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Double set back 24volt thermostat digital

carol_3carol_3 Member Posts: 397
Why your preference for Lux, guys? Here's the problem I have with Lux--lots of product problems, including very loose temperature control. I would recommend only thermostats made by the "majors," Honeywell or W-R.

Here's where the bad temp control comes from on Lux. In order to be inexpensive and "slim," instead of a mechanical relay, they use a triac. A triac is a resistor, and resistors always create heat when there's current going through them. So whenever there's a call for heating or cooling, the thermostat is making its own heat inside itself. As a result, it doesn't know what the room temp really is.

Honeywell for sure, and maybe still W-R, uses real relays. You can hear the click-click of its action. That means there's no artificial heat being created by an electronic relay, and there's tight temperature control (plus or minus one degree from setpoint).


  • J ResnickJ Resnick Member Posts: 9

    Does anyone know of a thermostat that will replace a White Rogers double set back programable. I am looking for one that is digital It is for a hot air system 24 volts.Original White Rogers comfort set/w/ battery
  • frank_25frank_25 Member Posts: 202
    From one old man... another. I would look at the Lux 511.
  • Empire_2Empire_2 Member Posts: 2,343

    Say's it all. They have many to choose from.

    Mike T.
  • carol_3carol_3 Member Posts: 397

    Don't listen to those guys on this one. :) For programmable, go for the top of the line Honeywell TH8110 touch screen stat.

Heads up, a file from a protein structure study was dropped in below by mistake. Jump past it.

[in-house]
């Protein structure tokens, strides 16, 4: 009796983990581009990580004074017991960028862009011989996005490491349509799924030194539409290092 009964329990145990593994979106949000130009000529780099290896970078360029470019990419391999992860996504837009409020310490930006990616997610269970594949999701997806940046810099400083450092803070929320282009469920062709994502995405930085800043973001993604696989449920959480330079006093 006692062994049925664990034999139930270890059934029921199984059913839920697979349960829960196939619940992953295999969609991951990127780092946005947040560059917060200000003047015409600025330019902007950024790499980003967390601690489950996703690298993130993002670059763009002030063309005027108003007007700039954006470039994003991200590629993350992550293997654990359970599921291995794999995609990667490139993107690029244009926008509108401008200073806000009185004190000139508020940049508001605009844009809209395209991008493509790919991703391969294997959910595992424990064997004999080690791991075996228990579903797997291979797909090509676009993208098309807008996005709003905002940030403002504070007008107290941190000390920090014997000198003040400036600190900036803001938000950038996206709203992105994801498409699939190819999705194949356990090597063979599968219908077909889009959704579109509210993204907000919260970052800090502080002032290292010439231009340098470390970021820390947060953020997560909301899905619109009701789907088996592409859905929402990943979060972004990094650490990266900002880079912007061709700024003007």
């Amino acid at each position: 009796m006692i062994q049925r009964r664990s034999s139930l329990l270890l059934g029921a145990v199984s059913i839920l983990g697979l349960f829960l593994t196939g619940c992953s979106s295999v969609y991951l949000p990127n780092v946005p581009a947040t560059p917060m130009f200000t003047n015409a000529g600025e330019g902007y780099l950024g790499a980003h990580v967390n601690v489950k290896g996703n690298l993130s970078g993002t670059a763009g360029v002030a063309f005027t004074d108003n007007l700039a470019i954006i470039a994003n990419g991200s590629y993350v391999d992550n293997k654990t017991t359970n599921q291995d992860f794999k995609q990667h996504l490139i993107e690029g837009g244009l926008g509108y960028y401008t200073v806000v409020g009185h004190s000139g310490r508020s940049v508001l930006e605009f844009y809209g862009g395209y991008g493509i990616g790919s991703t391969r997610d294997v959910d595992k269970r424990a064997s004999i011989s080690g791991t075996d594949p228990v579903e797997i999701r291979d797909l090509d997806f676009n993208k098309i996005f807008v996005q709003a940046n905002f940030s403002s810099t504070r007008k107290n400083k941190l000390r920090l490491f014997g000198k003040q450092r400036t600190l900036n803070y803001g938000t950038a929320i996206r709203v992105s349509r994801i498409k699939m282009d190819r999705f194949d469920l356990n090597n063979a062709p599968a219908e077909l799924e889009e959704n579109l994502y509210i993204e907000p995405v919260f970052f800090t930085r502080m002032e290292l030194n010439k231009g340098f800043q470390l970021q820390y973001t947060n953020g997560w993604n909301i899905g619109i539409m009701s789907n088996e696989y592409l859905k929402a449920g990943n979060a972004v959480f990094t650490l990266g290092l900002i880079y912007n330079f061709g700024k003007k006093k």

• jp_2jp_2 Member Posts: 1,935

    a triac is NOT a resistor, its a solid state switch!
  • Ron SchroederRon Schroeder Member Posts: 998

    I believe is a resistor/diode type combination used as an electrical switch, as best as I know how to explain. So it does have smoe of the heat giving properties of the transistor.
  • jp_2jp_2 Member Posts: 1,935

    you wouldn't want a resistor in series with a switch, of course all soild state device give off heat, and you can model this as a resistor.

    but is a low power triac reallly going to heat the stat?
  • Ron SchroederRon Schroeder Member Posts: 998

    not anywhere near where a true transistor would but remember it is in a confined space. If you don't beleive resistors are used in switches think about a dimmer switch, try this site and click on "the old way" "the new way" and "triacs".
  • jp_2jp_2 Member Posts: 1,935

    don't see where a resistor is in a traic dimmer, plus we are not talkinng about 'dimming' the furnace :)

    so the above post suggests that short cycling is caused by the stat in this case?

    I'd have to see the power draw from the furnace before I agree or disagree.

    by the way, a traic is more of a bi-directional SCR. in a sense, all solid state stuff are diodes!
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